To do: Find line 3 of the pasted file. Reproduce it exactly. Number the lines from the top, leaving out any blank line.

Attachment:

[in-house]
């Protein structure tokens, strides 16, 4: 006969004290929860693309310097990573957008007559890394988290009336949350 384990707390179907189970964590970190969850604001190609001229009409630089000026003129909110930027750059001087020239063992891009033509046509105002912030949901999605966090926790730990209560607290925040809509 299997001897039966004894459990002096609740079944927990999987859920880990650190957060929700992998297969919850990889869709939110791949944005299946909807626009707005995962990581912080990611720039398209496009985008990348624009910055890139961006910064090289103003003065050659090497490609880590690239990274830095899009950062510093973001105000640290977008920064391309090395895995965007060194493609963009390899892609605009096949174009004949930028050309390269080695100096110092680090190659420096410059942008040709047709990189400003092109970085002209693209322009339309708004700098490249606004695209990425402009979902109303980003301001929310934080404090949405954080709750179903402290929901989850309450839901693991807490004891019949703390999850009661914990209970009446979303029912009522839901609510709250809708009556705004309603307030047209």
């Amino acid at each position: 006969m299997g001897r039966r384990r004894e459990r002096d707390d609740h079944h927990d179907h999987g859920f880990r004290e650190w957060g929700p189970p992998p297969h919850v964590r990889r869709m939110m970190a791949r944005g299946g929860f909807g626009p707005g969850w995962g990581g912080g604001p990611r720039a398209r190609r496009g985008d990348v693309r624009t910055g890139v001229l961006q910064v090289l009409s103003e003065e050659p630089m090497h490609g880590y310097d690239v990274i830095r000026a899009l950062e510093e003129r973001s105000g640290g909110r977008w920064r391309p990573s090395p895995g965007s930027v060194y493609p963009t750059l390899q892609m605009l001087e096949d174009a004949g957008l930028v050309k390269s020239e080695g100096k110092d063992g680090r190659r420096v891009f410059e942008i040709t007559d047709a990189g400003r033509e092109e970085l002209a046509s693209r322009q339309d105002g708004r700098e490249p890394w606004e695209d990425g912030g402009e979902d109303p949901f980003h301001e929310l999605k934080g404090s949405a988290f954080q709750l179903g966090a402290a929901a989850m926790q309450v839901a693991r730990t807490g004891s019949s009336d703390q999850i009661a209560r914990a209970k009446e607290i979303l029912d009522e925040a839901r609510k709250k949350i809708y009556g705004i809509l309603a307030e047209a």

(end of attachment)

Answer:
């Amino acid at each position: 006969m299997g001897r039966r384990r004894e459990r002096d707390d609740h079944h927990d179907h999987g859920f880990r004290e650190w957060g929700p189970p992998p297969h919850v964590r990889r869709m939110m970190a791949r944005g299946g929860f909807g626009p707005g969850w995962g990581g912080g604001p990611r720039a398209r190609r496009g985008d990348v693309r624009t910055g890139v001229l961006q910064v090289l009409s103003e003065e050659p630089m090497h490609g880590y310097d690239v990274i830095r000026a899009l950062e510093e003129r973001s105000g640290g909110r977008w920064r391309p990573s090395p895995g965007s930027v060194y493609p963009t750059l390899q892609m605009l001087e096949d174009a004949g957008l930028v050309k390269s020239e080695g100096k110092d063992g680090r190659r420096v891009f410059e942008i040709t007559d047709a990189g400003r033509e092109e970085l002209a046509s693209r322009q339309d105002g708004r700098e490249p890394w606004e695209d990425g912030g402009e979902d109303p949901f980003h301001e929310l999605k934080g404090s949405a988290f954080q709750l179903g966090a402290a929901a989850m926790q309450v839901a693991r730990t807490g004891s019949s009336d703390q999850i009661a209560r914990a209970k009446e607290i979303l029912d009522e925040a839901r609510k709250k949350i809708y009556g705004i809509l309603a307030e047209a």